Effects of photon escape on diagnostic diagrams for H II regions
Instituto de Astrofísica de Canarias, C. vía Láctea s/n, 38200 La Laguna, Tenerife, Spain e-mail: email@example.com
2 Consejo Superior de Investigaciones Científicas, Spain
Accepted: 6 April 2005
In this article we first outline the mounting evidence that a significant fraction of the ionizing photons emitted by OB stars within H ii regions escape from their immediate surroundings, i.e from what is normally defined as the H ii region, and explain how an H ii region structure containing high density contrast inhomogeneities facilitates this escape. Next we describe sets of models containing inhomogeneities which are used to predict tracks in the commonly used diagnostic diagrams (based on ratios of emission lines) whose only independent variable is the photon escape fraction, ξ. We show that the tracks produced by the models in two of the most cited of these diagrams conform well to the distribution of observed data points, with the models containing optically thick inhomogeneities (“CLUMPY” models) yielding somewhat better agreement than those with optically thin inhomogeneities (“FF” models). We show how variations in the ionization parameter U, derived from emission line ratios, could be due to photon escape, such that for a given region from which 50% of its ionizing photons leak out we would derive the same value of U as for a region with no photon escape but with an input ionizing flux almost an order of magnitude higher. This effect will occur whether the individual inhomogeneities are optically thick or thin. Photon escape will also lead to a change in the derived value of the radiation hardness parameter, and this change differs significantly between models with optically thin and optically thick clumps. Using a rather wide range of assumptions about the filling factor of dense clumps we find, for a selected set of regions observed in M 51 by Díaz et al. (1991) an extreme limiting range of computed photon escape fractions between near zero and 90%, but with the most plausible values ranging between 30% and 50%. We show, using oxygen as the test element, that models with different assumptions about the gas inhomogeneity will tend to give variations in the abundance values derived from diagnostic diagrams, but do not claim here to have a fully developed set of diagnostic tools to improve abundance determinations made in this way. We do present an important step towards an eventual improvement in abundance determinations: the combination of line ratios with the absolute Hα luminosity of a given H ii region, which allows us to determine the photon escape fraction, and hence resolve the degeneracy between U and ξ. We use observational data of this type show that a large set of H ii regions in M 101 observed by Cedrés & Cepa (2002) all show significant photon escape with values of ξ ranging up to 60% in the “leakiest” cases.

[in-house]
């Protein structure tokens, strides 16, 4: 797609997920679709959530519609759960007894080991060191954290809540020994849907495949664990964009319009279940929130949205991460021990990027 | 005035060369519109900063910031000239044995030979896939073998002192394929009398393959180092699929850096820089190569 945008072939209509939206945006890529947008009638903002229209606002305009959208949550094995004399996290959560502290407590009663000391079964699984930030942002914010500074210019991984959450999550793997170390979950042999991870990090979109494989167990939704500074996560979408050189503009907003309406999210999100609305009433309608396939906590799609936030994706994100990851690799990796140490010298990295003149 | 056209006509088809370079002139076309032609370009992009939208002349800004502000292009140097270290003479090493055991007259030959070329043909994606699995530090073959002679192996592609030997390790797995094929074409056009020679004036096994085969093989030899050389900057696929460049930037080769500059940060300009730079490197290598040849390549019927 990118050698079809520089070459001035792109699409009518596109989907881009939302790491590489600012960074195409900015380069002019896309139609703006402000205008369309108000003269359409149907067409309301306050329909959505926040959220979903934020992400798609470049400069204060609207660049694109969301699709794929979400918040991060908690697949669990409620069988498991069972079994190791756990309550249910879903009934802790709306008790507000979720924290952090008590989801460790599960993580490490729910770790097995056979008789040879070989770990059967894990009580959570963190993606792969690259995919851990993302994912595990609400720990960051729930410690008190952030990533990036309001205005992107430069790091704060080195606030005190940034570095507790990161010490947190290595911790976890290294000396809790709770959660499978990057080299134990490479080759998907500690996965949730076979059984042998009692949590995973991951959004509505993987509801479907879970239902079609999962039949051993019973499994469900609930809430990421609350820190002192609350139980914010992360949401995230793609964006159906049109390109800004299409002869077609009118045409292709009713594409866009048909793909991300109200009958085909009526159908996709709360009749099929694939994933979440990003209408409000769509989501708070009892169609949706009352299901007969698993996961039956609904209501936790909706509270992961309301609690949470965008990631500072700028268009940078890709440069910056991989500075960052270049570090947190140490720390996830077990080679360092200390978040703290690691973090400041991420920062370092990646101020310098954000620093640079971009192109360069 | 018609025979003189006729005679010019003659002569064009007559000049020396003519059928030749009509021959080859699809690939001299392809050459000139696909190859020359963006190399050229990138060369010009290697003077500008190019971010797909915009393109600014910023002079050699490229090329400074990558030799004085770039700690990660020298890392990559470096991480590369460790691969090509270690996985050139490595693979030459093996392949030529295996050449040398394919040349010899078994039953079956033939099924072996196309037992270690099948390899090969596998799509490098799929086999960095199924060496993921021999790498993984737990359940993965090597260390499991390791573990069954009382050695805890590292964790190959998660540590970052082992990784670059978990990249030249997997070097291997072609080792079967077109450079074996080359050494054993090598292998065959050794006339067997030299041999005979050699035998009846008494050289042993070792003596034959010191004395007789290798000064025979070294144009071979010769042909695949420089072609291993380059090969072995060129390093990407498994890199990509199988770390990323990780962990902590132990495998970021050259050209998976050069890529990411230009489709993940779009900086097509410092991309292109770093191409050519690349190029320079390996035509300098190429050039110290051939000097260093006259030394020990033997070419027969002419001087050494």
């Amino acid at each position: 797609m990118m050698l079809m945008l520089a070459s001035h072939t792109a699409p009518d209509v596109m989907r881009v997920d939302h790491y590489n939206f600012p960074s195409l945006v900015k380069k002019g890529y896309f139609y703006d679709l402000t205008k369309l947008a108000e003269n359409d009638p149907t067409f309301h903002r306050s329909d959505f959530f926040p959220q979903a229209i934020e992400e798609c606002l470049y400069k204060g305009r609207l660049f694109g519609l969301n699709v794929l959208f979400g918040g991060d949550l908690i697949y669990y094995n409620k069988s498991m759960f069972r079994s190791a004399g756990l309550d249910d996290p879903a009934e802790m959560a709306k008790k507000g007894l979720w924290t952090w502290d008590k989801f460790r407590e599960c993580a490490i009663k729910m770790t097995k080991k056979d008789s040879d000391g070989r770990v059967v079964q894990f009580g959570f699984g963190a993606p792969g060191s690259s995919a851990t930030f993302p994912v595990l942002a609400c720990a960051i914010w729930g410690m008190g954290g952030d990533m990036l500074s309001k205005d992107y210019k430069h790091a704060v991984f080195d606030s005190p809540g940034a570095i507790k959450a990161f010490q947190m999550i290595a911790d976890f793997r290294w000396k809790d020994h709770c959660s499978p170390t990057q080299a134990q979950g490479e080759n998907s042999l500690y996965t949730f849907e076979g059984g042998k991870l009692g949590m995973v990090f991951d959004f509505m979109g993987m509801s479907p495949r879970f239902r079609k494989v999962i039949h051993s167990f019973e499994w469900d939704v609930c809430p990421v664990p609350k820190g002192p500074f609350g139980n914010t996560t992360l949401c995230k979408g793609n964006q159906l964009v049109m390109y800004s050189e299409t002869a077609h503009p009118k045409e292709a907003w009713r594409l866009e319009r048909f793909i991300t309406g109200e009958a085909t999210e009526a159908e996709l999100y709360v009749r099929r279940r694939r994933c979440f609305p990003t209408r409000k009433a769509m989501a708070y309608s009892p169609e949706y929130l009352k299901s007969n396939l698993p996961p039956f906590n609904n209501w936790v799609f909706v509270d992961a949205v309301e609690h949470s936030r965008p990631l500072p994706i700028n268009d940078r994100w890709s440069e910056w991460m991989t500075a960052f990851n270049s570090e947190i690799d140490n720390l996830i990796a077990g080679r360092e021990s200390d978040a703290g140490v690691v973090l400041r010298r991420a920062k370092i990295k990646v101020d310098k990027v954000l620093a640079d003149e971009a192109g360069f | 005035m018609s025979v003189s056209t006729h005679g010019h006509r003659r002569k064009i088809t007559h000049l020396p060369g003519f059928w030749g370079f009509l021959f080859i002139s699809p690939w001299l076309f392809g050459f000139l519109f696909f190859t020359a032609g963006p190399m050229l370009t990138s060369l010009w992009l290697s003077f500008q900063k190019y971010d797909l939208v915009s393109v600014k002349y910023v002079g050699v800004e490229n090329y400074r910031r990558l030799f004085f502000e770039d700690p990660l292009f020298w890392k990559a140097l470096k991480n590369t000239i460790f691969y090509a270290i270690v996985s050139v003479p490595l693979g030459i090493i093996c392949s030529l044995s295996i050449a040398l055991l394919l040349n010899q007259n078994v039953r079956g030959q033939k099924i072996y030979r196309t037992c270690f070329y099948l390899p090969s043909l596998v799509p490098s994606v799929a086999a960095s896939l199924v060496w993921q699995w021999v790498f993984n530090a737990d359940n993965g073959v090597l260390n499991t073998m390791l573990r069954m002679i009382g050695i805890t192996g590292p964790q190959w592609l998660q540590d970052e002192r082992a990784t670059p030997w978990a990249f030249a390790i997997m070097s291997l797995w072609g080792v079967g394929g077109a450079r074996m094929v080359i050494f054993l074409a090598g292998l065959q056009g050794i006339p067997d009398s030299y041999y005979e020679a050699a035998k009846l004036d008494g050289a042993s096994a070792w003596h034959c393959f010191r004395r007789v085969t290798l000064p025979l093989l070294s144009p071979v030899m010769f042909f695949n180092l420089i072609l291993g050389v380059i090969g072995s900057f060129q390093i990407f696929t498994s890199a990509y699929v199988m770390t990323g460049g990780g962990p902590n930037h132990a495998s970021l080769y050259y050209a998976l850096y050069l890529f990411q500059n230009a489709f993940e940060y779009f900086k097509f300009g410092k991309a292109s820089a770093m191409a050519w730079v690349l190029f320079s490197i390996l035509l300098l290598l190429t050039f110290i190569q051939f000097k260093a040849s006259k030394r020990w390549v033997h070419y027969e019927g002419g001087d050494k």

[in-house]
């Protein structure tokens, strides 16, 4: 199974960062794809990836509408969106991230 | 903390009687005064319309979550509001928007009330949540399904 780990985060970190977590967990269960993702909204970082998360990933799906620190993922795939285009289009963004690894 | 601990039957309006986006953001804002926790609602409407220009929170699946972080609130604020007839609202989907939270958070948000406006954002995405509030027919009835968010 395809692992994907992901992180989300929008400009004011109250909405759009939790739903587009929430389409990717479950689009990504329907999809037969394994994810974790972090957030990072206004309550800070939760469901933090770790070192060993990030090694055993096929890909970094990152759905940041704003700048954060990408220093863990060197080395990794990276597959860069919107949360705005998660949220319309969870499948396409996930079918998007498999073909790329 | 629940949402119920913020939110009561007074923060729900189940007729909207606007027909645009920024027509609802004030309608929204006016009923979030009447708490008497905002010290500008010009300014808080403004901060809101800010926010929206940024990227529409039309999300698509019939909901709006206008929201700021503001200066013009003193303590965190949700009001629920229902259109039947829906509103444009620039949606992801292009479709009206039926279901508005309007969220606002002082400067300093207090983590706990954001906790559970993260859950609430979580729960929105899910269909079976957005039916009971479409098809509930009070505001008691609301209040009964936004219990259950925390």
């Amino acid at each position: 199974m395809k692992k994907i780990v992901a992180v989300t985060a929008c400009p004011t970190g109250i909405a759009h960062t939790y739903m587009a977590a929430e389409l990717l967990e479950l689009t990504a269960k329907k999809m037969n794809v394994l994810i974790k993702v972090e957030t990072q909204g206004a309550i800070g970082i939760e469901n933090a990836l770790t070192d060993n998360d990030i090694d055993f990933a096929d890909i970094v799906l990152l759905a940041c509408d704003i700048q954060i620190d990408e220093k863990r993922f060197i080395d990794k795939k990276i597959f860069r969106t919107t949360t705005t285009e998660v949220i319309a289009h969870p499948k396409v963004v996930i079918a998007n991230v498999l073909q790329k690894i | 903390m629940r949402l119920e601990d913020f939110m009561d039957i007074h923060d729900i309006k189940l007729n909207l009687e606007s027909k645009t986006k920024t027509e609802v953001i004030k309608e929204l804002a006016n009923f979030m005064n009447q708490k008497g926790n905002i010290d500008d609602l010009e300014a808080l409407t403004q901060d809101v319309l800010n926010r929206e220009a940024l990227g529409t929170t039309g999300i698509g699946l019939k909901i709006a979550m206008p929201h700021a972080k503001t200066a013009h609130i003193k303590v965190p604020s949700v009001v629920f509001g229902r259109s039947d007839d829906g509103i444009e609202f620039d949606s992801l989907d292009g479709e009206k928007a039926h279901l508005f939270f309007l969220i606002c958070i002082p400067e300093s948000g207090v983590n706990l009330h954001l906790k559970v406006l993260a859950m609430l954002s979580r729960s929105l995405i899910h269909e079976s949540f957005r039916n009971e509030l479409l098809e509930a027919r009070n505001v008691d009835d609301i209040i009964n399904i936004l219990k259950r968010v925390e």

Key words: ISM: general / ISM: HII regions / ISM: clouds
© ESO, 2005